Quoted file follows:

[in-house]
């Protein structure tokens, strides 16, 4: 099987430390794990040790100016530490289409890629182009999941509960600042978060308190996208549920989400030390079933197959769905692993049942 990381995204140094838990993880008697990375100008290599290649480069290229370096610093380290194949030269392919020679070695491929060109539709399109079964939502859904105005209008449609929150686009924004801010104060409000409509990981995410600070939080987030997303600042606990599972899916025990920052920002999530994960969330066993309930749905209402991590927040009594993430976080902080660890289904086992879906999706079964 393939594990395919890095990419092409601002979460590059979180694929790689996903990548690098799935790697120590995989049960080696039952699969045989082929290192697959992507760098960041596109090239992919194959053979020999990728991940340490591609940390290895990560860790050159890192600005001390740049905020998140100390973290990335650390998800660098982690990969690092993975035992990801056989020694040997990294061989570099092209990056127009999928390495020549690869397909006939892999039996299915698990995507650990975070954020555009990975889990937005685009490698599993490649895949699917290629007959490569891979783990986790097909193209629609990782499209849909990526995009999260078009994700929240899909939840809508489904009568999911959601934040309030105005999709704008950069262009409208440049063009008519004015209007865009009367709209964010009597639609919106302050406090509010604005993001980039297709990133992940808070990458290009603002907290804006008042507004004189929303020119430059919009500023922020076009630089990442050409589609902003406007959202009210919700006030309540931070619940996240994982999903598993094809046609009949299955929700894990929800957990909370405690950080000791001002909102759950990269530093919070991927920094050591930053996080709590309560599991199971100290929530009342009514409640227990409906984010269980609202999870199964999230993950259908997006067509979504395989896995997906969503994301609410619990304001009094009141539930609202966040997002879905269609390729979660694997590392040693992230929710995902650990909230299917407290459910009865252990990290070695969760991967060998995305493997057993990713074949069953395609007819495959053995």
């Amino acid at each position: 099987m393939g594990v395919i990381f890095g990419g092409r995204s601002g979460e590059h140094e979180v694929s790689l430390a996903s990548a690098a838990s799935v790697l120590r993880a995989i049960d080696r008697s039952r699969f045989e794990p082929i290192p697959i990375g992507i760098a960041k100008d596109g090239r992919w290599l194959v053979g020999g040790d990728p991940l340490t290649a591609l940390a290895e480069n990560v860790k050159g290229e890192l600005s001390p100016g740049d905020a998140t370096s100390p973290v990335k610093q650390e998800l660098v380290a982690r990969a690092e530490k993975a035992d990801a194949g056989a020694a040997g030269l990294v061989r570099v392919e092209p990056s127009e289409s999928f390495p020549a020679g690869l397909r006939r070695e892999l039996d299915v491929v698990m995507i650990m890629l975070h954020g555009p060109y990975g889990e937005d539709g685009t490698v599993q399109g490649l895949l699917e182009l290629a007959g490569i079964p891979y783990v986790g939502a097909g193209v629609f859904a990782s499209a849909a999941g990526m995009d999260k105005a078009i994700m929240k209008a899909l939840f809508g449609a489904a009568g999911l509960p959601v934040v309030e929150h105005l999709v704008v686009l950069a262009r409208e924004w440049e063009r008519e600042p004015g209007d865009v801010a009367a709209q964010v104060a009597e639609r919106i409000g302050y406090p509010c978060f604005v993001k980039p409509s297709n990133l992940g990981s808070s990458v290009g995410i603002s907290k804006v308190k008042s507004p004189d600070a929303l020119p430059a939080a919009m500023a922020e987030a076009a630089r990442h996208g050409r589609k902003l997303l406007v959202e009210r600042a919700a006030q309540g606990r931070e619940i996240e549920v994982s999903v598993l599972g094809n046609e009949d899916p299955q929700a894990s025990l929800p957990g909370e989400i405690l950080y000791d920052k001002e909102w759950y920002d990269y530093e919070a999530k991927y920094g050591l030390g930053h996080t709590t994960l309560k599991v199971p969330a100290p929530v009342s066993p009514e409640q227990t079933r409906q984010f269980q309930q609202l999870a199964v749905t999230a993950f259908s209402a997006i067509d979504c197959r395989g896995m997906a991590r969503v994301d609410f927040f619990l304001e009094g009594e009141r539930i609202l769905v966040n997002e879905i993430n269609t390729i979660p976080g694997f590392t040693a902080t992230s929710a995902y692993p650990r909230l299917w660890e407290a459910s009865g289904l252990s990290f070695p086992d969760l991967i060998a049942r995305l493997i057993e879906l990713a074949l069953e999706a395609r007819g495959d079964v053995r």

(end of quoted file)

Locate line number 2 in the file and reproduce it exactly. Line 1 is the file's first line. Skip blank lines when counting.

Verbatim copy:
């Protein structure tokens, strides 16, 4: 099987430390794990040790100016530490289409890629182009999941509960600042978060308190996208549920989400030390079933197959769905692993049942 990381995204140094838990993880008697990375100008290599290649480069290229370096610093380290194949030269392919020679070695491929060109539709399109079964939502859904105005209008449609929150686009924004801010104060409000409509990981995410600070939080987030997303600042606990599972899916025990920052920002999530994960969330066993309930749905209402991590927040009594993430976080902080660890289904086992879906999706079964 393939594990395919890095990419092409601002979460590059979180694929790689996903990548690098799935790697120590995989049960080696039952699969045989082929290192697959992507760098960041596109090239992919194959053979020999990728991940340490591609940390290895990560860790050159890192600005001390740049905020998140100390973290990335650390998800660098982690990969690092993975035992990801056989020694040997990294061989570099092209990056127009999928390495020549690869397909006939892999039996299915698990995507650990975070954020555009990975889990937005685009490698599993490649895949699917290629007959490569891979783990986790097909193209629609990782499209849909990526995009999260078009994700929240899909939840809508489904009568999911959601934040309030105005999709704008950069262009409208440049063009008519004015209007865009009367709209964010009597639609919106302050406090509010604005993001980039297709990133992940808070990458290009603002907290804006008042507004004189929303020119430059919009500023922020076009630089990442050409589609902003406007959202009210919700006030309540931070619940996240994982999903598993094809046609009949299955929700894990929800957990909370405690950080000791001002909102759950990269530093919070991927920094050591930053996080709590309560599991199971100290929530009342009514409640227990409906984010269980609202999870199964999230993950259908997006067509979504395989896995997906969503994301609410619990304001009094009141539930609202966040997002879905269609390729979660694997590392040693992230929710995902650990909230299917407290459910009865252990990290070695969760991967060998995305493997057993990713074949069953395609007819495959053995």